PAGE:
Ishmael Beah describes his experiences after he was driven from his home by war in Sierra Leone and picked up by the government army at the age of thirteen, serving as a soldier for three years before being removed from fighting by UNICEF and eventually moving to the United States.
921 BERNSTEIN Bernstein, Sara Tuvel. The Seamstress: a Memoir of Survival. New York: Putnam, 1997.

Recounts the author's experiences as a Jew in Nazi occupied Europe, her survival in a concentration camp, and post-war life in America speaking out as a Holocaust survivor.
921 BILAL Bilal, Wafaa. Shoot an Iraqi : Art, Life and Resistance Under the Gun. San Francisco: City Lights, 2008.

The creator of "Domestic Tension," an unsettling interactive performance piece that speaks to the horrors of life in a conflict zone, reveals his experiences growing up under Saddam Hussein's rule.
921 BIN LADEN Bergen, Peter L. The Osama bin Laden I Know: an Oral History of al-Qaeda's Leader. New York: Free

Press, 2006.

Peter Bergen draws on interviews to explore the life and true nature of Osama bin Laden and his deadly legacy of terror.
921 BIN LADEN Landau, Elaine. Osama bin Laden: a War Against the West. Brookfield, Conn: Twenty-First Century Books, 2002.

Presents biographical information about militant Islamic leader Osama bin Laden, including his role in international terrorism and the beliefs that fuel his actions.
921 BUERGENTHAL Buergenthal, Thomas. A Lucky Child: a Memoir of Surviving Auschwitz as a Young Boy. New

York: Little, Brown, 2009.

Thomas Buergenthanl, a judge at the International Court of Justice in The Hague, shares his memories of what it was like to be a child in the Holocaust and to survive the concentration camps, and discusses his experiences after being liberated from Sachsenhausen, his miraculous reunion with his mother after three years apart, and his emigration to the U.S. in 1951.

921 CALCINES Calcines, Eduardo F. Leaving Glorytown: One Boy's Struggle under Castro. New York: Farrar Straus Giroux, 2009.

The author reflects on his childhood growing up in 1960s Cuba, discussing how his family was treated for applying for an exit visa to the United States, his fears of being drafted into the Army, the conditions of his poor neighborhood, and more.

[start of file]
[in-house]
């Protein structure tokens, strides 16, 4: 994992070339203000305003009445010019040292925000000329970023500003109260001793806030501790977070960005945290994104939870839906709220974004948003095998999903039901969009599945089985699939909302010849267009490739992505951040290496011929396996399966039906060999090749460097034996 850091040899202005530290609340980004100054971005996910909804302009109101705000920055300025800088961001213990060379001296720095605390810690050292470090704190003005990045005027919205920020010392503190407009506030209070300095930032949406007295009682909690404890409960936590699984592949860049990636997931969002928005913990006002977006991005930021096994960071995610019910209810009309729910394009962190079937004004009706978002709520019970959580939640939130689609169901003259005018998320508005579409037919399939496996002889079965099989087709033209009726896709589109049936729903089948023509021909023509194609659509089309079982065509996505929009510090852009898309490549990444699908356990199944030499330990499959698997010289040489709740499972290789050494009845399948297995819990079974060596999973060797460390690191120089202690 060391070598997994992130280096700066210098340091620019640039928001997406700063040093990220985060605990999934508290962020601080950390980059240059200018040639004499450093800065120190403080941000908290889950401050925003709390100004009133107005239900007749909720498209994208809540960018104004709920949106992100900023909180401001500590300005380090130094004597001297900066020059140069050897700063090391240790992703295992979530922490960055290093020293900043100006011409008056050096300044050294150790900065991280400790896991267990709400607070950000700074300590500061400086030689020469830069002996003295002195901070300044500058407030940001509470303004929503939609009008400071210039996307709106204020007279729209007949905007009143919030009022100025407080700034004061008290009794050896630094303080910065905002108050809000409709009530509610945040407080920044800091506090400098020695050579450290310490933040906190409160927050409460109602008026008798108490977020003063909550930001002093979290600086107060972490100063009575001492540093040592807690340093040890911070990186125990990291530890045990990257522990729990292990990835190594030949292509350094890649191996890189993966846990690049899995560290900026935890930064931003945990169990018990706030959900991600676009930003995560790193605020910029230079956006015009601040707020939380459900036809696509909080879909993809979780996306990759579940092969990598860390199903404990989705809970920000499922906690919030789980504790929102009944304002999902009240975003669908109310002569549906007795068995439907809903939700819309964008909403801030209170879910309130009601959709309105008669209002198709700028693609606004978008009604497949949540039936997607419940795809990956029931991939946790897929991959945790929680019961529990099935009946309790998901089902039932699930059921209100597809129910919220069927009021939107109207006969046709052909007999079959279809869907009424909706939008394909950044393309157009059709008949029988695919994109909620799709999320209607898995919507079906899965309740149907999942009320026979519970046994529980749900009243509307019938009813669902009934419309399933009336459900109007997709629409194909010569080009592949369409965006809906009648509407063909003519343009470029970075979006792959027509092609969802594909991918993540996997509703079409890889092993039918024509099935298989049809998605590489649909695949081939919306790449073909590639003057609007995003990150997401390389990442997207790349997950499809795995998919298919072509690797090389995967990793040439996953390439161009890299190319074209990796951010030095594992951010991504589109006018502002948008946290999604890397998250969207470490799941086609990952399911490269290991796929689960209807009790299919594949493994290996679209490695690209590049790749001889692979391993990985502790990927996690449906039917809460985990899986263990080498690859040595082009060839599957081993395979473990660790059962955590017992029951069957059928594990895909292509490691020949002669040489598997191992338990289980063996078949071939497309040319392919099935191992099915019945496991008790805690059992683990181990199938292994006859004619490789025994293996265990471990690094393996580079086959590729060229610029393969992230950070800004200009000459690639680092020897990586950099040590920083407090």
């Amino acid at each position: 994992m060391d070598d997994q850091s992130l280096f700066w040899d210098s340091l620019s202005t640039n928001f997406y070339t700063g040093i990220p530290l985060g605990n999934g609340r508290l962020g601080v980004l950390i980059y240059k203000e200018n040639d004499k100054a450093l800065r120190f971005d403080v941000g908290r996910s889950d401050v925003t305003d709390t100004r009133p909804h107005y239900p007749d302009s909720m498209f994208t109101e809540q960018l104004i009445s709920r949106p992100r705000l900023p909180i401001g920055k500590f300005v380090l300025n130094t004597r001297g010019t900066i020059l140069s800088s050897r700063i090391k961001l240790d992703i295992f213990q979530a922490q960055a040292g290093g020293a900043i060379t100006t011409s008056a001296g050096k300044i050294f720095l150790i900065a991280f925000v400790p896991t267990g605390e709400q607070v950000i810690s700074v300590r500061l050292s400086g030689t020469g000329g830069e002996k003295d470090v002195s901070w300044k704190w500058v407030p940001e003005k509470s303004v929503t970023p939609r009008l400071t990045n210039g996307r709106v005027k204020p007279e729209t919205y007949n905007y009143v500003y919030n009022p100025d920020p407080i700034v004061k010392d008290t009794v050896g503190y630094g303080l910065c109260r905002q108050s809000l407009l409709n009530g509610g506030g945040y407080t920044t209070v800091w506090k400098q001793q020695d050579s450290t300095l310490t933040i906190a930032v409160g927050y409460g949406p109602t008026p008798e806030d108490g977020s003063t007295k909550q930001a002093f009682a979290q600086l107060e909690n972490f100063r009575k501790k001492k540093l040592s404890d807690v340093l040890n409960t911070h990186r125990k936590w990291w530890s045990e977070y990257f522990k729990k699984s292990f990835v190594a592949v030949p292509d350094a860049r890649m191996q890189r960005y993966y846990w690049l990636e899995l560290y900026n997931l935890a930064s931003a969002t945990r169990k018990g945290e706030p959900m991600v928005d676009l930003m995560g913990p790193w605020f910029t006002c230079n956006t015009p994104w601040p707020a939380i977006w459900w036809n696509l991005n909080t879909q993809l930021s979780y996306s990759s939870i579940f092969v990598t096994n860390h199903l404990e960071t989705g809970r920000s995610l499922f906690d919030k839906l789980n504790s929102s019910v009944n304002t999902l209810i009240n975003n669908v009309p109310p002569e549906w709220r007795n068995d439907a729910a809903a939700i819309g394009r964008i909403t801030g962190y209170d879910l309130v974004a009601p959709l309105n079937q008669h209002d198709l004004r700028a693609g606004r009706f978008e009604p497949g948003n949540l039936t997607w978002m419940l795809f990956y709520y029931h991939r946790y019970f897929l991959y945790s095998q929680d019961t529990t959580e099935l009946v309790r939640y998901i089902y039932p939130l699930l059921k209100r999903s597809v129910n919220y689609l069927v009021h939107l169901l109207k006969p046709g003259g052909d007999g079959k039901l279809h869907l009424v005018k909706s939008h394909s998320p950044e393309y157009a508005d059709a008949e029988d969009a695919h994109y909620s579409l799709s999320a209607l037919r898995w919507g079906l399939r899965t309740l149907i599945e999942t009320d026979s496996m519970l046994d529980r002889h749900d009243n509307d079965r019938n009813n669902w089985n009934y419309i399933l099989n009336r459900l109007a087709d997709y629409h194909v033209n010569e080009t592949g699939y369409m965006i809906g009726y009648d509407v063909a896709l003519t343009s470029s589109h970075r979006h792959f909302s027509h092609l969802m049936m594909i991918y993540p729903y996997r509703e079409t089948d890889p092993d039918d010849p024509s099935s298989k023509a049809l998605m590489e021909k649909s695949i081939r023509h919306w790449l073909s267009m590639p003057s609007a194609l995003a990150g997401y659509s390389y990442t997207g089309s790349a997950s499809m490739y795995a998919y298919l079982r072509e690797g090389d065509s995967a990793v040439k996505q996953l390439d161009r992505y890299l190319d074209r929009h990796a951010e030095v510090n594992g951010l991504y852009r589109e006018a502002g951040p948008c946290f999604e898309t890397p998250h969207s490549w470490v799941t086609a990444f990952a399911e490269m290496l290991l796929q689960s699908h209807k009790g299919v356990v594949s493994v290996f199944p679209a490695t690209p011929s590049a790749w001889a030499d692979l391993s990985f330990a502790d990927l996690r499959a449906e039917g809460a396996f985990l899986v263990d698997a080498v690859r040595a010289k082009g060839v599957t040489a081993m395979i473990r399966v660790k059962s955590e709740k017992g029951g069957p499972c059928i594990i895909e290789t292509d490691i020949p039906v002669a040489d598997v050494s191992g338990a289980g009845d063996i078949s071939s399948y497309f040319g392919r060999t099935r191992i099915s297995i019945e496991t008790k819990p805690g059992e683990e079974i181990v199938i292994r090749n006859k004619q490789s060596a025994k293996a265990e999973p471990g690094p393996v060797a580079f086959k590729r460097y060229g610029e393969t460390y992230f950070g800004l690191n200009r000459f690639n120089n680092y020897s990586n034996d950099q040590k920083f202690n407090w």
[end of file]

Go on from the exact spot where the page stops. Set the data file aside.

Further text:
921 CASTRO Geyer, Georgie Anne. Guerrilla Prince: the Untold Story of Fidel Castro. Boston: Little, Brown, 1991.

Draws from hundreds of interviews with a wide range of sources to examine the life and career of Cuban dictator Fidel Castro, and includes four extensive interviews with Castro.
921 CASTRO Rees, Fran. Fidel Castro: Leader of Communist Cuba. Minneapolis: Compass Point Books, 2006.

A biography of Communist dictator of Cuba, Fidel Castro describing his childhood and rise to power in 1959 following the overthrow of Fulgencio Batista, political and economic changes in Cuba, and Cuban Missile Crisis.
921 CHACOUR Chacour, Elias. Blood Brothers. Grand Rapids: Chosen Books, 1984.

Presents the true story of Elias Chacour, a Palestinian Christian, his love for his Jewish neighbors, and the forced exile of the Palestinians from Galilee in 1948.
921 CHANG Chang, Pang-Mei Natasha. Bound Feet & Western Dress. New York: Anchor Books, 1997.

A contemporary Chinese-American woman's life is contrasted with that of a great-aunt born in Shanghai at the turn-of-the-century.
921 CHEN Chen, Da. China's Son: Growing Up in the Cultural Revolution. New York: Delacorte, 2003.

Da Chen recounts the experiences he had while growing up in China during the Cultural Revolution.
921 CHEN Chen, Da. Colors of the Mountain. New York: Anchor Books, 2001.

An autobiography of Da Chen, who describes how he and his family survived the Cultural Revolution in China.
921 CHENG Cheng, Nien. Life and Death in Shanghai. New York: Penguin Books, 1988.

The author tells of her solitary confinement and torture as a wealthy Chinese woman during the Cultural Revolution.
921 CHIANG Donovan, Sandra. Madame Chiang Kai-shek: Face of Modern China. Minneapolis: Compass Point, 2007.

A biography of Madame Chiang Kai-shek, wife of Nationalist leader Chiang Kai-shek, who played an important role in the modernization of China.
921 CHIGER Chiger, Krystyna. The Girl in the Green Sweater: a Life in Holocaust's Shadow. New York: St. Martin's Press, 2008.